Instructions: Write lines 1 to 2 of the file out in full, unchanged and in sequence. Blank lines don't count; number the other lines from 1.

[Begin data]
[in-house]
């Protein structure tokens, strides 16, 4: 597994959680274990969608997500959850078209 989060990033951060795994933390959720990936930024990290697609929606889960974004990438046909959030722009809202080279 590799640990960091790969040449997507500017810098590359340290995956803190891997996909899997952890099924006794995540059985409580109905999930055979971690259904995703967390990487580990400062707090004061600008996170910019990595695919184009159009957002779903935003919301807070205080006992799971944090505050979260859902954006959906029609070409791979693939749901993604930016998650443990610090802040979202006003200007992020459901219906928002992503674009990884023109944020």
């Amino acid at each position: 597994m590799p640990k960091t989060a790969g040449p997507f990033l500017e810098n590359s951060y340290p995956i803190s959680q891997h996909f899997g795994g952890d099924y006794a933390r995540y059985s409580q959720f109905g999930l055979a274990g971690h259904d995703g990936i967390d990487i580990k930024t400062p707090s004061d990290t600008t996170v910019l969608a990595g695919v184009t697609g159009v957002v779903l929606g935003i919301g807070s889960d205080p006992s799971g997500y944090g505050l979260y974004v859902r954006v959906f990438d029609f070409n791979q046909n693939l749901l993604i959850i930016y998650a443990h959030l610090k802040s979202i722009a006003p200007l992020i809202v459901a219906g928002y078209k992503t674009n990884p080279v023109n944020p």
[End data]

[in-house]
């Protein structure tokens, strides 16, 4: 597994959680274990969608997500959850078209 989060990033951060795994933390959720990936930024990290697609929606889960974004990438046909959030722009809202080279 590799640990960091790969040449997507500017810098590359340290995956803190891997996909899997952890099924006794995540059985409580109905999930055979971690259904995703967390990487580990400062707090004061600008996170910019990595695919184009159009957002779903935003919301807070205080006992799971944090505050979260859902954006959906029609070409791979693939749901993604930016998650443990610090802040979202006003200007992020459901219906928002992503674009990884023109944020």